Complaints of excessive noise at the County Bowl, registered by area residents, threaten the possibility of future Bowl concerts. When the County Bowl was built in the early thirties it featured classical and jazz ensembles. This was very unprofitable compared to the large profit of rock 'n roll shows. When rock bands began performing at the Bowl, residents of the surrounding area complained about the noise emanating from the concerts.
This prompted the County Board of Supervisors to write a sound limitation into the Bowl's lease. So far, this plan has been violated on seven occasions.
The Sound Plan, by which noise at every concert is monitored by the Environmental Health Agency, levies a fine if the decibel level is too high. The sound level is monitored two ways: in six-minute periods noise cannot exceed 65 decibels, and in 36 seconds noise cannot exceed 72 decibels. These levels are taken from the residential area surrounding the Bowl, and are compared to the sound level one hour before the concert.
On Saturday night, Sept. 22nd, Kenny Loggins' six-minute level hit 66.8 during his encore. Earlier that evening Louise Goffin had measured 67.5 decibels, also violating the Sound Plan. Since the Loggins' infraction was past 10:00 p.m., the Bowl was fined $1,000, in addition to the $300.00 fine for the two infractions alone. During Loggins' Sunday performance, there was one violation, bringing the total fine levied on the Bowl to $1,400.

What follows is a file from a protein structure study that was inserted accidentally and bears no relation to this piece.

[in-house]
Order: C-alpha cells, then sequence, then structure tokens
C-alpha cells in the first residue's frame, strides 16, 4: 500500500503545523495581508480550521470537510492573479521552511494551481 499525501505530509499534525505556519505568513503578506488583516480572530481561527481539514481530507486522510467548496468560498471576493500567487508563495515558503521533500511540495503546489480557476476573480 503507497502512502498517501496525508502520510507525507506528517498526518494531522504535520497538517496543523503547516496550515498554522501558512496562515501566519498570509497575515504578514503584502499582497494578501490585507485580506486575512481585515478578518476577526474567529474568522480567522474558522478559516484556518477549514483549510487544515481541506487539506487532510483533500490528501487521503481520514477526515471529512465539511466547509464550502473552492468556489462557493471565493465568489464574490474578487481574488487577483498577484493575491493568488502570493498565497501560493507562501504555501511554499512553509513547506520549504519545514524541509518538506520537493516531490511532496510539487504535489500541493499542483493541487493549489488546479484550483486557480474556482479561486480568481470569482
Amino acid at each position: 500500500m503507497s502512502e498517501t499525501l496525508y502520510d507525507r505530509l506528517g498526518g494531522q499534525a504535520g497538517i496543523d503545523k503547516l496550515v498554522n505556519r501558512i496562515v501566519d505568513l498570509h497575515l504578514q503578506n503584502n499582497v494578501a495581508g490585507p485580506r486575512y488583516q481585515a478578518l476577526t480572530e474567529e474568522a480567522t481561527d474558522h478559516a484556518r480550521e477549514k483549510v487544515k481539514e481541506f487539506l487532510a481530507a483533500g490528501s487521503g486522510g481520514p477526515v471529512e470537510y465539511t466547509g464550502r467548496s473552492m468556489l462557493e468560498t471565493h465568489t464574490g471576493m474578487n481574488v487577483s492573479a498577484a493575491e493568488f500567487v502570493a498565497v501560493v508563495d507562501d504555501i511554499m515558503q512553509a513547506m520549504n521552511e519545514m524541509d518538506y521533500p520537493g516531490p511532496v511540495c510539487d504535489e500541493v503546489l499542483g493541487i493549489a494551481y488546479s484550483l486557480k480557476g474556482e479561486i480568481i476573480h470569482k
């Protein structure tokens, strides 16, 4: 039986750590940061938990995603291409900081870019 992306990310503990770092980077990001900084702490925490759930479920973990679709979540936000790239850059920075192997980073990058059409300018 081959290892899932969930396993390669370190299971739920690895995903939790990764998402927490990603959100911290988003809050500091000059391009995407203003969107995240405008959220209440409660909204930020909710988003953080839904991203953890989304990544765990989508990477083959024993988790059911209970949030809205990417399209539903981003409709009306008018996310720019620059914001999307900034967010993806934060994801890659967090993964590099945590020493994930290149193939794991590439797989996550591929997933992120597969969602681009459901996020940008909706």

Diane Kabayashi, who handled the case for the Environmental Health Agency, said she "got phone calls (complaints) at home, so I called the Bowl and told them the concert was too loud. According to the decibel readings, the noise only increased.
Although Sam Scranton, manager of the Bowl, would not comment because of the delicate state of negotiations between his company, Vision Attractions, and the city, the County Supervisor's office commented on the Bowl's position. Bowl authorities say that on occasion the sound monitor has been placed in positions as close to the Bowl as possible, rather than in a neutral area. If the measurements are taken as such, it would explain violations by such acts as Joni Mitchell and her warm-up group, (four voices with no accompaniment). To this Kobayashi replied that "the Sound Plan says we monitor from the surrounding residential areas, so that's what we've been doing.
Carol Hawkins, Supervisor Yager's assistant, said that "after every concert the same three to four people call (to complain) no matter who was playing or if they were in violation of the Sound Plan."
The groups who have violated the Sound Plan are America, (the loudest at 10.5 decibels over the limit during a 36-second period, and 12,8 decibels over the limit during a six-minute period), Joni Mitchell, The Persuasions, (Mitchell's back-up), Larry Carlton, (the back-up for Al Jarreau), Marshall Tucker, Kenny Loggins, and his back-up Louise Goffin.
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